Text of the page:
ROME — When he was named secretary of the Vatican’s doctrinal congregation, Cardinal-designate Luis F. Ladaria Ferrer marveled at being unexpectedly thrust into the limelight.

“That was very surprising. I would never have thought of ending up here. And I’m not the only one, seeing that my name was never mentioned in the newspapers,” he said in August 2008 in an interview with the Italian Catholic magazine 30 Giorni.

Since then, the Jesuit prelate has had his share of surprises, which culminated in his appointment as prefect of the Congregation for the Doctrine of the Faith and now as a cardinal.

Born in Manacor, Mallorca, April 19, 1944, Ladaria earned a law degree at the University of Madrid. After obtaining his degree, however, he “realized that was not what I wanted.”

“I wanted to become a priest, and I liked the Society of Jesus, which I knew. And so, it was a path open before me that I set out on almost naturally,” he told 30 Giorni.

He entered the Jesuits in 1966 and, after studying theology and philosophy in Spain and Germany, he was ordained to the priesthood July 29, 1973.

As someone who “liked studying,” the Spanish prelate went on to earn a doctorate in theology from the Pontifical Gregorian University in Rome in 1975 and began teaching dogmatic theology at the Pontifical University Comillas in Madrid. Nine years later, he returned to the Gregorian to teach, and he served as vice rector of the university from 1986 to 1994.

But, Ladaria told 30 Giorni that his time as vice-rector was “not very important.”

“The Gregorian taught me to live in an international environment with students from over 100 countries, of different languages, races and cultures. All united by the love of study, but above all, of the Lord and his Church. In a real university, students not only learn from professors, but also the reverse occurs. And I learned a lot from my students,” he said.

Ladaria also said his time in Rome as a professor shaped his view on handling Church issues that often can be used to advance extremist agendas, both on the left and the right.

“I must say that I don’t like extremisms; either progressive or traditionalist ones,” he said. “I believe that there is a middle path, which is taken by most professors of theology in Rome and in the Church in general, which I think is the correct path to take.”

Pope Benedict XVI named him an archbishop and appointed him secretary of the doctrinal congregation after having worked with him as a member of the International Theological Commission from 1992 to 1997, as a consultant to the doctrinal congregation from 1995 to 2008 and as secretary general of the theological commission from 2004 until being named congregation secretary.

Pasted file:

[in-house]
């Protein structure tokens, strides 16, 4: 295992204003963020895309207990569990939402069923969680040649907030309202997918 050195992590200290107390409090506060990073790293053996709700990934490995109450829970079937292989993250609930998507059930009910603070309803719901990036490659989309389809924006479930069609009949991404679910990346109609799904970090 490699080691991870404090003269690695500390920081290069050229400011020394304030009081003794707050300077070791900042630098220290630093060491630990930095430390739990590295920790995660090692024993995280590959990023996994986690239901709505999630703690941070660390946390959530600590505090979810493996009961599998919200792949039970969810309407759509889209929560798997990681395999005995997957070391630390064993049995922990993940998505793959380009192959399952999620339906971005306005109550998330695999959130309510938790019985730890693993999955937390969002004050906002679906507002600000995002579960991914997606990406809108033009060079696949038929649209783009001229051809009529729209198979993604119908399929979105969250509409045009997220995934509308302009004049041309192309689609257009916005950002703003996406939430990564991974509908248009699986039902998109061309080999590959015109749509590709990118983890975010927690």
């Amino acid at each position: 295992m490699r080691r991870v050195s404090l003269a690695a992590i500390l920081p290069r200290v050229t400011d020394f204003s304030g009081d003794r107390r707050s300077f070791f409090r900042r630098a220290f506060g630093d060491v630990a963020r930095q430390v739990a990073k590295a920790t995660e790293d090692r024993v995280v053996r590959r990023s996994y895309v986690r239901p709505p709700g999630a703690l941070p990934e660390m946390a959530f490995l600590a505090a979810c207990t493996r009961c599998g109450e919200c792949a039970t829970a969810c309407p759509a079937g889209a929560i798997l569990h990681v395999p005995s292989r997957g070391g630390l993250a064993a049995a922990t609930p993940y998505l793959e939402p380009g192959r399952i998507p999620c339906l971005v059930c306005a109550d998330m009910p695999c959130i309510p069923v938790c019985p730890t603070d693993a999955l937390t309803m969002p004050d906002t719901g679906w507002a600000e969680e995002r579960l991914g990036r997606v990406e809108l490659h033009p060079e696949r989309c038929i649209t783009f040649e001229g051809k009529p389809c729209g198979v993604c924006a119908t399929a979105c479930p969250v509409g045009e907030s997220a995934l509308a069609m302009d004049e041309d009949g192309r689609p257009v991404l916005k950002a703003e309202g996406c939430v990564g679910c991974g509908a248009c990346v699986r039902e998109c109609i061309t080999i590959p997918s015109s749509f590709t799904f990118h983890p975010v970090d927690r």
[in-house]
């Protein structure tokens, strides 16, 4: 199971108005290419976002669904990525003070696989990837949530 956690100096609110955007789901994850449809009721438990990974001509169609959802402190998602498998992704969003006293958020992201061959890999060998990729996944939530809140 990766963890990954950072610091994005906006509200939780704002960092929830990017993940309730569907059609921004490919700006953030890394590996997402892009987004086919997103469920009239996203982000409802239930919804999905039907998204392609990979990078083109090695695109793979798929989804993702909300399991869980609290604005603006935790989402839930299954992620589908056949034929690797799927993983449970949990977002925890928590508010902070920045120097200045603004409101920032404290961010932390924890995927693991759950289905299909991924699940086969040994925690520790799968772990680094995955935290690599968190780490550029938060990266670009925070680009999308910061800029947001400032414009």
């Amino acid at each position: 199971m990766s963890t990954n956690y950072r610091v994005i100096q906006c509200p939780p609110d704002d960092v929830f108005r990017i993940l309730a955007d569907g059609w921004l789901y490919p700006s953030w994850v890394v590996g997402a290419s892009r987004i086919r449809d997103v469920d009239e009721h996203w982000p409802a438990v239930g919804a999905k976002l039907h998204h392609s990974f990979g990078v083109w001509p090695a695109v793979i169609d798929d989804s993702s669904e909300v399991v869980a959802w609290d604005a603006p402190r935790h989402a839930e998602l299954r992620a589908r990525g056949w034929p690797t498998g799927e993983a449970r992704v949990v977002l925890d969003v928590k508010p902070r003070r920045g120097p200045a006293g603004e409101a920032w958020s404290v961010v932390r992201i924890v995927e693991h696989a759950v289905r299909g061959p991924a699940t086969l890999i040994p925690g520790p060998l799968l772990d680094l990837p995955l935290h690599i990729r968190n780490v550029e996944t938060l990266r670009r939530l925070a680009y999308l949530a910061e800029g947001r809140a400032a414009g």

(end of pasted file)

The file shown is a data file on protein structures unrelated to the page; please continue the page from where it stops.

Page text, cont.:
Pope Francis named Ladaria prefect of the congregation in 2017. As prefect, he is responsible for promoting the correct interpretation of Catholic doctrine and theology; his office also is responsible for conducting investigations of clergy accused of sexually abusing minors.

Despite his responsibility as the church’s doctrinal chief, Cardinal-designate Ladaria said that for him, accepting the role was “a simple question of obedience.”

“Pope Francis called me and told me his decision, and I said: ‘Holy Father, if that’s what you have decided, I accept and say no more,'” he said in an interview with Vatican News March 10.

“Of course, it is a responsibility, and I must say that the first few days I did not sleep too well,” he said. “But slowly you get used to the idea and see that it is possible, especially knowing this is what the pope wants. So, it’s better not to think too much about it: the whole thing is done and dusted!”

When asked whether his and Francis’s shared Jesuit formation helps them collaborate more easily, Ladaria said that while it does, the fact that both are members of the Society of Jesus “is by chance.”

“The pope is the pope! Whether he’s a Jesuit or not makes no difference to me,” he told Vatican News. So, (being a fellow Jesuit) can help, but it’s by chance; it doesn’t change the substance.”

As head of the Congregation for the Doctrine of Faith, Ladaria said his task of defending and preaching the faith is not just a position of theological authority but also clearly has “pastoral dimension.”

“Many times, I heard Pope Benedict XVI — when he was Cardinal Ratzinger and prefect of the congregation — say that ‘we must defend the faith of simple believers, not the faith of theologians,'” he told Vatican News.

“Of course, this does not mean we do not have to make a close study of documents, but we do so with the ‘salus animarum’ (‘salvation of souls’) in mind always,” Ladaria said. “This is always the primary purpose of all our work.”